The case appears to meet the statutory definition of domestic terrorism, Bash said.
Read the full story here.
Leo Campos and Maribel Hernandez are among the 20 killed in the shooting at a Walmart in El Paso, family told CNN affiliate KFOX/KDBC.
Maribel Hernandez's brother Al Hernandez said the two dropped their dog off at the groomers before going shopping at the Walmart on Saturday.
The brother said they knew something was wrong when the groomer called and said Campos and Hernandez had not picked up their dog. One of their family members was able to track the GPS of their vehicle to the Walmart parking lot.
Hernandez said police notified them on Sunday that both had died, KFOX/KDBC reported.
Seven Mexican nationals were killed in the El Paso shooting on Saturday, according to Mexican Secretary of Foreign Affairs Marcelo Ebrard.
Ebrard said on his Twitter page Sunday evening the seventh Mexican national is Ivan Filiberto Manzano from Ciudad Juárez, Chihuahua.
Previously, six Mexicans were confirmed to have died in the shooting.
The victims are as follows:
- Sara Esther Regalado, Cd. Juárez, CHIH.
- Adolfo Cerros Hernández, Aguascalientes, AGS.
- Jorge Calvillo García, Torreón, COAH.
- Elsa Mendoza de la Mora, Yepomera, CHIH.
- Gloria Irma Márquez, Juárez, CHIH
- María Eugenia Legarreta, Chihuahua, CHIH.
- Iván Filiberto Manzano, Cd. Juárez, CHIH.
Mexico's President Andrés Manuel López Obrador said on Sunday that seven other Mexicans are injured.
Here's what we know so far about those who were injured:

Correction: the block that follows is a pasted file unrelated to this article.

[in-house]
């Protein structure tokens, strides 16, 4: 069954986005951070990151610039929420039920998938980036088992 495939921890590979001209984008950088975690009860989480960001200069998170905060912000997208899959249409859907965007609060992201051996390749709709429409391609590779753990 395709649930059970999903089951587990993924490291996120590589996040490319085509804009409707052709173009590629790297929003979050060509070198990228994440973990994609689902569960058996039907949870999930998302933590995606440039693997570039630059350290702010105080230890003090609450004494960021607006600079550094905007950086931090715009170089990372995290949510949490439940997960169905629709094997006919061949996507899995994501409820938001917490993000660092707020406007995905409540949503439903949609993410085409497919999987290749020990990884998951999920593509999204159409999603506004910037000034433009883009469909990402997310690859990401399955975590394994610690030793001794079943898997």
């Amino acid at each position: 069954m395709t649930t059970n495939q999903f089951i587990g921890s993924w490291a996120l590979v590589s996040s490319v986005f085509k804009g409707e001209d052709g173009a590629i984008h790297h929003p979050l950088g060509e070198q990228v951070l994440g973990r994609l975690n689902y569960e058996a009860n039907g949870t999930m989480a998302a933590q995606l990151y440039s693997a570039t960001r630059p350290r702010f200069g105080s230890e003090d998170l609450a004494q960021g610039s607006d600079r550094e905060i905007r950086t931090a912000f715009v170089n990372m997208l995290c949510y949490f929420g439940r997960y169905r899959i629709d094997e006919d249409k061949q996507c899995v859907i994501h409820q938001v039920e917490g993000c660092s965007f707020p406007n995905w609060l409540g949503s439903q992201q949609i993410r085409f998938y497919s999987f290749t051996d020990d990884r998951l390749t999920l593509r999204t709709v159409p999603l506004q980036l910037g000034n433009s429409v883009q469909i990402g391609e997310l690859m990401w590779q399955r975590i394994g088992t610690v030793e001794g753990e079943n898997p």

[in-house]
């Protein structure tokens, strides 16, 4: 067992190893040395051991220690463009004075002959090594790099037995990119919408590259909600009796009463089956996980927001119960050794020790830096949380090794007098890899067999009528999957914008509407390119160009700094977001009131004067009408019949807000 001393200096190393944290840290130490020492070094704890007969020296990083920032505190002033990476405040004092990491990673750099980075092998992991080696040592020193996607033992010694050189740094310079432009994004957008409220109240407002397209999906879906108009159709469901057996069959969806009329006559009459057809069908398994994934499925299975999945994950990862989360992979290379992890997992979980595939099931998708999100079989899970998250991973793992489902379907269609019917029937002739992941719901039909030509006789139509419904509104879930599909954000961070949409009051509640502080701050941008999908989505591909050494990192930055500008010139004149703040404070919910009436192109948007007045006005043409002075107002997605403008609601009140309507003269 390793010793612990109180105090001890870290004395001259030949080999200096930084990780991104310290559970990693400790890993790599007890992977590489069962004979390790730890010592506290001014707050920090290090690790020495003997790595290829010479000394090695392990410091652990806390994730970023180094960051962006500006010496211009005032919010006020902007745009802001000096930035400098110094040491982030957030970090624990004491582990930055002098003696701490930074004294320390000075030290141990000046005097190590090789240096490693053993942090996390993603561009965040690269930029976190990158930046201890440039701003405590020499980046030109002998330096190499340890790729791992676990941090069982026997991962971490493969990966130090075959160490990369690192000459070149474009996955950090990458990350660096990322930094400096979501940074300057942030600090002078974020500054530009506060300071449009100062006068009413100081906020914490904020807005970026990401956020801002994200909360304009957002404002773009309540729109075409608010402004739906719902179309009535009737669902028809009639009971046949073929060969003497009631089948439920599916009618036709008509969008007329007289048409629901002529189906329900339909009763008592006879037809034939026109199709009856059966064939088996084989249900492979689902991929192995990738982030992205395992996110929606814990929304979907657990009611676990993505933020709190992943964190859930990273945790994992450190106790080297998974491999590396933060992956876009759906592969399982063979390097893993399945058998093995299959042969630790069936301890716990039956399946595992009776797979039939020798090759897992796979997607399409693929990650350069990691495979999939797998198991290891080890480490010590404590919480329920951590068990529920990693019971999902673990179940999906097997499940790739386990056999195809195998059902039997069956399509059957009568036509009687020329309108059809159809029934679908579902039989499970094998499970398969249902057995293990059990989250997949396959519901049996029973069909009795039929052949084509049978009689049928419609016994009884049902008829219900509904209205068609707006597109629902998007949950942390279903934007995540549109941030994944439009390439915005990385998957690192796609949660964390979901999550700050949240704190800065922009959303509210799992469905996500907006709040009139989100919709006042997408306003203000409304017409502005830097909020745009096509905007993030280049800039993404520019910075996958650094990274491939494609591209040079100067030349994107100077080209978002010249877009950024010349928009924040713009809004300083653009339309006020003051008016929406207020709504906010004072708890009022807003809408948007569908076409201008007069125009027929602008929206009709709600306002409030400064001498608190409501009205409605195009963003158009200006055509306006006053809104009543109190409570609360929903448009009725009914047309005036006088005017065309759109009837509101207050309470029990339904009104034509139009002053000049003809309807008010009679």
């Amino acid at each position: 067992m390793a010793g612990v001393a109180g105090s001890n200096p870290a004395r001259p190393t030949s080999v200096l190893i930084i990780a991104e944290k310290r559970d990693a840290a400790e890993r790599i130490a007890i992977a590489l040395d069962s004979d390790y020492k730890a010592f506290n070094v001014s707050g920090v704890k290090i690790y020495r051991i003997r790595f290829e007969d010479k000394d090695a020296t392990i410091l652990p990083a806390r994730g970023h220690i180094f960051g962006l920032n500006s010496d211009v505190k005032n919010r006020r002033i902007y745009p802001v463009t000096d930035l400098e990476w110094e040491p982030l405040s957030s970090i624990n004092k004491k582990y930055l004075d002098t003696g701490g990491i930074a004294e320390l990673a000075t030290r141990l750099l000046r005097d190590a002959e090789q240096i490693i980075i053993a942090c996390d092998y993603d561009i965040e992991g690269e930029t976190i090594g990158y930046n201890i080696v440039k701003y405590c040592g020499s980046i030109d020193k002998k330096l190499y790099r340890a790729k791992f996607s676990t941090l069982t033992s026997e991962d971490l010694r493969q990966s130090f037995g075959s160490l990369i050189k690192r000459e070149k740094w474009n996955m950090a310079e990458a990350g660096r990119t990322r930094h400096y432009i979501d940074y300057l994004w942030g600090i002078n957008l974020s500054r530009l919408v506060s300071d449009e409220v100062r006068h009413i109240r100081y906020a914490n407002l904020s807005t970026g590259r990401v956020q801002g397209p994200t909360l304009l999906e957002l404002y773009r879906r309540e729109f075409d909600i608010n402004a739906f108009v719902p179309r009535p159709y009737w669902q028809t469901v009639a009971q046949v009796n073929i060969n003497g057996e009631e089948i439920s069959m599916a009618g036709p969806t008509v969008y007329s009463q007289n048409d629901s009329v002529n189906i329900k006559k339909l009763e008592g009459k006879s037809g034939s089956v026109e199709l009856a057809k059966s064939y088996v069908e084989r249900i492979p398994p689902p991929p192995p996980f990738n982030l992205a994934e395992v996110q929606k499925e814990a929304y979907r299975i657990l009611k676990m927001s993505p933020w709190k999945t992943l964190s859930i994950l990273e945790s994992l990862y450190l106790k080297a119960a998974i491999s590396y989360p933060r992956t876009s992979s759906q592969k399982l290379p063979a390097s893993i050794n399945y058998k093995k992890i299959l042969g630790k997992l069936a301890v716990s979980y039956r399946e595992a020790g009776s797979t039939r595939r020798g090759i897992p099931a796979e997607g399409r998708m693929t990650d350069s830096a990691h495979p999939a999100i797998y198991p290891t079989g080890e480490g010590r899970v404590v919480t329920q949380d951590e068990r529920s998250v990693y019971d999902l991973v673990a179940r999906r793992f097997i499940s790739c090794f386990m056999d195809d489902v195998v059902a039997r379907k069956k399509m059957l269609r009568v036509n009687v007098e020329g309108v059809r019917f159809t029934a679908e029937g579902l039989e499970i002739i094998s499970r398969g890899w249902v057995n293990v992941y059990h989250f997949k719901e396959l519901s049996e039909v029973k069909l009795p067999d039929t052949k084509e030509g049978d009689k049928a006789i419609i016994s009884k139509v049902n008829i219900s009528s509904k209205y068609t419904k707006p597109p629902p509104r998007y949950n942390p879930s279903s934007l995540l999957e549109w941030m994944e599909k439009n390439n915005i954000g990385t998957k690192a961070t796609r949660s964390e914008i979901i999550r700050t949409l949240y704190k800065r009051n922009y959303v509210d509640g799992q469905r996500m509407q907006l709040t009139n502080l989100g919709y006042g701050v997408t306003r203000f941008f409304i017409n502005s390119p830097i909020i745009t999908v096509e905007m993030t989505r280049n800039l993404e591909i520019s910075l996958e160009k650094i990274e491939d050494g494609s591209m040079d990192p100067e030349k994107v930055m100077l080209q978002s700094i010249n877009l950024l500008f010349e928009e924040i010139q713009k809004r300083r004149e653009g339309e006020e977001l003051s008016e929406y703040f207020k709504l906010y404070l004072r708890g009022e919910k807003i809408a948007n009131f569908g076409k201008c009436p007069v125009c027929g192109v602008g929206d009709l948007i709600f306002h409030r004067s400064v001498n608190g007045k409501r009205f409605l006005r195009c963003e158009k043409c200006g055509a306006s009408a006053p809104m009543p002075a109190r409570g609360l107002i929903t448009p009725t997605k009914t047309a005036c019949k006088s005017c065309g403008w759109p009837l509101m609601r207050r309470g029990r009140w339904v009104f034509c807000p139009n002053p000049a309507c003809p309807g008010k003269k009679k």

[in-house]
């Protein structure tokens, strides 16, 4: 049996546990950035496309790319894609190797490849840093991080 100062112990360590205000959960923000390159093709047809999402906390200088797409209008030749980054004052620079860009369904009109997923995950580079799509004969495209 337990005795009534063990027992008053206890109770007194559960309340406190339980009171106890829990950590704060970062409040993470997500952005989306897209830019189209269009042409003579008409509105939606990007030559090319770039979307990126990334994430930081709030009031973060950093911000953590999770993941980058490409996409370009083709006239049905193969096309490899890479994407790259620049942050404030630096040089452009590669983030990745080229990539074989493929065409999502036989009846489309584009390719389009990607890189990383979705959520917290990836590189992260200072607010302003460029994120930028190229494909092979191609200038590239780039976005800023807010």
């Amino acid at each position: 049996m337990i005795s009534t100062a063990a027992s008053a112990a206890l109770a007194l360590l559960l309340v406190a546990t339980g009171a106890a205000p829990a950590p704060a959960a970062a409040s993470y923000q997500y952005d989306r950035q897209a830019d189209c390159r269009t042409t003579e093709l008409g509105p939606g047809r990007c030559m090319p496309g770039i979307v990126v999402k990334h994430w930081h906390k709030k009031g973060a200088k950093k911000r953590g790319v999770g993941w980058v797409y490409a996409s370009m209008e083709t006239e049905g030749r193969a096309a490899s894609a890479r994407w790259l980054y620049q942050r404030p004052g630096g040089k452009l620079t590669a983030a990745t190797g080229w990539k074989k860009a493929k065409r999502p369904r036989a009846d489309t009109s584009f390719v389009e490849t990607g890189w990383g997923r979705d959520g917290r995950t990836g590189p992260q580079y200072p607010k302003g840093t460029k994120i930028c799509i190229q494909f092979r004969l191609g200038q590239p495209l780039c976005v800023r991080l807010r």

- Mario de Alba Montes, 45, of Chihuahua, was shot in the back
- Olivia Mariscal Rodriguez, 44, of Chihuahua, was injured in the chest and hand
- Erika de Alba Mariscal, 10, was injured in the leg
The Texas and American flags at the MacArthur School in El Paso, Texas, fluttered at half-staff, signaling a state and a nation in mourning.
A "Looking for Family or Friend" sign hangs above the front doors of the elementary-intermediate school. Inside, family and friends await news of loved ones they haven't seen since a gunman went on a rampage at a Walmart on Saturday, killing 20 people and wounding at least 26.
This is the place authorities designated as a reunification center in the hours after the shooting, a place for friends and family members to find one another after the chaos saw people run for their lives -- and, in so many cases, become separated.
On Sunday, it was the place where many found out a loved one was killed or wounded.
Most people who walk in and out of the school don't want to talk. When asked if they would like to share their story, they wipe away tears and say no.
Outside the building, near the marquee reminding parents to register children for school, a group of people sobbed and hugged one another.
A woman who did not want to disclose her name said she was visiting with a friend who was told her loved one had died and was waiting to learn where she needed to go to identify the body.
Still others came to the school to get information because they didn't know where else to go.
Read more on this here.